Yahoo's Marissa Mayer caused an outcry when she banned 'remote working' at the company: organisations thinking about a similar move could fall foul of employment laws.
In a leaked memo, Yahoo staff were reportedly told by their new Chief Executive that "some of the best decisions and insights come from hallway and cafeteria discussions, meeting new people, and impromptu team meetings," and "speed and quality are often sacrificed when we work from home." Many staff have reacted angrily, arguing that in a modern society remote working can reduce stress, saves travel time, lowers carbon footprint and cuts down overheads for businesses.
The Yahoo memo comes only a week after Google's Chief Financial Officer, Patrick Pichette, also hinted at a negative view of remote working. When asked how many people telecommute, Pichette replied "as few as possible", citing similar concerns as the Yahoo memo.
These views are surprising given that remote working has long been predicted as the future for both employers, who can thereby save costs, and employees seeking the holy grail of "work/life balance"!
But are these high profile views compatible with the UK Government's plans to expand flexible working provisions and existing discrimination laws?
Flexible working rights
Since April 2003, employees who are parents and carers and who meet certain other qualifying criteria have had the right to request flexible working. However, it should be noted that this is a right to request not a right to insist upon flexible working and employers can refuse requests in certain circumstances. Where flexible working is agreed arrangements have typically involved changes to an employee's hours or place of work and, together with remote or home working arrangements.
Earlier this year the Government confirmed its commitment to extending flexible working by:
- extending the right to request flexible working to all employees with 26 weeks' continuous service, regardless of their childcare or other caring responsibilities;
- replacing the prescriptive statutory procedure for considering requests with a new duty for employers to consider requests reasonably and within a reasonable time; and
- introducing a new statutory code and best practice guidance.
The new flexible working regime is included in the Children and Families Bill which is currently making its way through Parliament and is expected to come into force by 2014.
What does this mean?
Despite these changes the requirement that an employer may only refuse a flexible working request on specified grounds is retained and employers must ensure that any refusal falls within these grounds or it could face an Employment Tribunal claim.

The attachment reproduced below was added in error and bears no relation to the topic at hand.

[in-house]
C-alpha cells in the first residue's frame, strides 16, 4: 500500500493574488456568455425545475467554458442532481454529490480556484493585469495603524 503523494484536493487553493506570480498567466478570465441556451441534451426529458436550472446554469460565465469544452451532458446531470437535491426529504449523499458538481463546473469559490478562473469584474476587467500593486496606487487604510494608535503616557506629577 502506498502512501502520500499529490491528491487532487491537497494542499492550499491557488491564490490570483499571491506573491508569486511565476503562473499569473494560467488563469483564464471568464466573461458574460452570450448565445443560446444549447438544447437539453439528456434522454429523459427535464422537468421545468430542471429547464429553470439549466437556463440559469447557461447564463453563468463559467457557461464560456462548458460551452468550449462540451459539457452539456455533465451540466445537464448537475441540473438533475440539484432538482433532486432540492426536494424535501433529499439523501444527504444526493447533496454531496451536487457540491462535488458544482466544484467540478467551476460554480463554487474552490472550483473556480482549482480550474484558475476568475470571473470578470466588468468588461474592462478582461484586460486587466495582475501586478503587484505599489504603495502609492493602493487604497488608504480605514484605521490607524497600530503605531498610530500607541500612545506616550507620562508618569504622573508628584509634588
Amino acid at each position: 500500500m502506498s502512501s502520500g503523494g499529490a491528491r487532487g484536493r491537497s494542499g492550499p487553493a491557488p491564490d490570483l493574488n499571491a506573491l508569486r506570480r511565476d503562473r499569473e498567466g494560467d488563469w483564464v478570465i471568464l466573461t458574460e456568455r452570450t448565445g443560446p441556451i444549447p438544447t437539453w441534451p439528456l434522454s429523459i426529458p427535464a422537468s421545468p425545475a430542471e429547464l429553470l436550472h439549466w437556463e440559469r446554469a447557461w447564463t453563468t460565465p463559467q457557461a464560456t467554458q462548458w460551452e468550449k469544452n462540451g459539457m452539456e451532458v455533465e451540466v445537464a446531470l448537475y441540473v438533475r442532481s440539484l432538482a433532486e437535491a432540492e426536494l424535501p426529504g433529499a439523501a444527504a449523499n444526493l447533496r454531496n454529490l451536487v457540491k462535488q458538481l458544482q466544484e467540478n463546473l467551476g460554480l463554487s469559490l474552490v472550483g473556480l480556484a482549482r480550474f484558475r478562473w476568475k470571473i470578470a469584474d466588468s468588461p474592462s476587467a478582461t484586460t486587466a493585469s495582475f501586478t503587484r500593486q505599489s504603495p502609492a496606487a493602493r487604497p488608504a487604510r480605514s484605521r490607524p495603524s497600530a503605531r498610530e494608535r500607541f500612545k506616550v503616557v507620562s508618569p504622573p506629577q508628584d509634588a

The grounds upon which a request for flexible working may be refused are as follows:
- The burden of additional costs.
- Detrimental effect on ability to meet customer demand.
- Inability to re-organise work among existing staff.
- Inability to recruit additional staff.
- Detrimental impact on quality.
- Detrimental impact on performance.
- Insufficiency of work during the periods the employee proposes to work.
- Planned structural changes.
It seems that Marissa Mayer is hoping that her newly imposed policy requiring employees to be physically present in the office leads to greater collaboration, innovation and creativity at Yahoo and so the company would be able to refuse any request for flexible working on the grounds of detrimental impact on quality and/or performance. However, each request must be considered on its own merits, these grounds will not necessarily apply to everybody's role and circumstances.
It is not just flexible working rules which need to be considered however, there is a potentially much more serious risk in respect of indirect discrimination.
In the case of indirect discrimination, be it sex (e.g. on the basis of childcare responsibilities more likely to be undertaken by women) or disability (e.g. on the basis of a physical or mental impairment making it more difficult for someone to travel to the office) any blanket policy will need to be justified and risks being regarded by a tribunal as unreasonable and disproportionate.
Even if an employee is not eligible to make a formal request to work flexibly, they could still ask their employer for home working arrangements and rely on discrimination laws to bring a claim against their employer if this was refused. Not only could a discrimination claim as a result of such a policy lead to significant negative publicity for an unwary employer it could also be expensive: compensation for discrimination is uncapped.
A blanket policy such as that now in place at Yahoo is a hostage to fortune: employers must consider all flexible working requests on their individual merits. Where such a policy does exist a company should be prepared to be flexible itself and make exceptions where there are special circumstances.
If in any doubt as to how to deal with a flexible working request employers should seek legal advice in a timely manner.